Out Of Tune
UK, BBC, Children's sitcom, Colour, 1996
Starring: Tim Downie, Jotham Annan, Louise Sullivan
A children's sitcom focusing on the motley bunch who comprise a church choir in a sleepy English village. The place doesn't have much going for it by way of excitement, apart from occasional activities at the village hall, so the best place for the local youngsters to meet, mingle, gossip and romantically liaise is at choir practice, hence the meetings are well attended. Few of the number are there because they possess a good voice, though, which means that the choir is bad - very, very bad - the combination of the youngsters' vocal 'talents' resulting in a sound that is pitched somewhere between a strangled cat and the mating call of a bull elephant. The patient vicar tries his best to improve them, but to no avail.
The central characters within the choir are Street, a rakish boy slightly order than the others; the bossy Chas, who leads the girls and is (initially) the object of Street's passion; Ice D, a streetwise, village newcomer from an urban environment; and Frankie, an aspiring wheeler-dealer whose uncle can get hold of anything, 'no questions asked'. The (jokey) villain of the piece was caretaker Tony Sweet who fulfilled a similar function within the sitcom to that of ARP Warden Hodges in Dad's Army In the third series Sweet is elevated to parish treasurer and ex-choir boy Street becomes the new caretaker, torn between his duties and loyalty for his old friends.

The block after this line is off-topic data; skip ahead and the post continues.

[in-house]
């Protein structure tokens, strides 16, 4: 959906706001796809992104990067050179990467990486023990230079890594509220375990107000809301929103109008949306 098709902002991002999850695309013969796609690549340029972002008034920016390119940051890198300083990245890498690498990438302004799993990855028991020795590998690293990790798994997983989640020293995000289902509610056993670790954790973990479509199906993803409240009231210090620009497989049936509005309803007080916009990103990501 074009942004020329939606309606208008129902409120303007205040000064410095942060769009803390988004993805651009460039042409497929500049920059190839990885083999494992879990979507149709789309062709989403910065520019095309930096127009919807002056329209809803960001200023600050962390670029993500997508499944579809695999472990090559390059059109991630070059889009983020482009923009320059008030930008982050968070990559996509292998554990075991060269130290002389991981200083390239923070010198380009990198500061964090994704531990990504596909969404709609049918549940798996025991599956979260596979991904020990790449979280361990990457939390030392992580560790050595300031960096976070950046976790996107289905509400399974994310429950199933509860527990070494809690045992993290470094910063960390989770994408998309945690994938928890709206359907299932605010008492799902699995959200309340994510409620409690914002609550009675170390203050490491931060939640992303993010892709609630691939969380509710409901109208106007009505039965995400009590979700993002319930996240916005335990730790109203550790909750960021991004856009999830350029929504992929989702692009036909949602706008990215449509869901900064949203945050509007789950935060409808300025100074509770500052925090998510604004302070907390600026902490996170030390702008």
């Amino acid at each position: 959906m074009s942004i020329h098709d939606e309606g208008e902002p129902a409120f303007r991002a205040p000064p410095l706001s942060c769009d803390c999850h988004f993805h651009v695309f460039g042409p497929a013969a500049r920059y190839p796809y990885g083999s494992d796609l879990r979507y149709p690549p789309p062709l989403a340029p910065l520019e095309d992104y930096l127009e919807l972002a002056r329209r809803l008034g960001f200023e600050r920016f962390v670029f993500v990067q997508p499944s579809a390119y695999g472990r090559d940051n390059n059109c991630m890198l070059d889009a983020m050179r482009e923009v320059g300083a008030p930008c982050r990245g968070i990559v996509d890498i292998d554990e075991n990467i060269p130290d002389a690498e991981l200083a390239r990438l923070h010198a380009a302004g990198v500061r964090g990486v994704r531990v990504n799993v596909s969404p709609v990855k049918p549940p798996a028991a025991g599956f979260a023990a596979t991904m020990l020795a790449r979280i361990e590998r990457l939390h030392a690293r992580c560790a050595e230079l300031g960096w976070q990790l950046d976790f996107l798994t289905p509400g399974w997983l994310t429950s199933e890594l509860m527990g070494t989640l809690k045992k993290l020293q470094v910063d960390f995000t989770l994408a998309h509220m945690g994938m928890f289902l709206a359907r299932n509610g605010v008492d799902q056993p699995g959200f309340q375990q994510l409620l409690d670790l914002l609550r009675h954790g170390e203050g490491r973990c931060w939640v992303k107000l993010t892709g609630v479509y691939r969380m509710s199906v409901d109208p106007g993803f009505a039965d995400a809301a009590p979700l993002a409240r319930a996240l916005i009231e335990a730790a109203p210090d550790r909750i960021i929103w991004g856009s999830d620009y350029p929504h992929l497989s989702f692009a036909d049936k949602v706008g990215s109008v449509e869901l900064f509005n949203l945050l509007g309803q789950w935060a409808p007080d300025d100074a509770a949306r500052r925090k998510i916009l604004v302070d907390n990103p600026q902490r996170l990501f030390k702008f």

All told, Out Of Tune was a competent comedy that occasionally hit the right note, with fair acting from the young cast and some shameless hamming from the older members. Enjoyable but untaxing.
Researched and written by Mark Lewisohn.
Number of episodes: 40
Length: 25 mins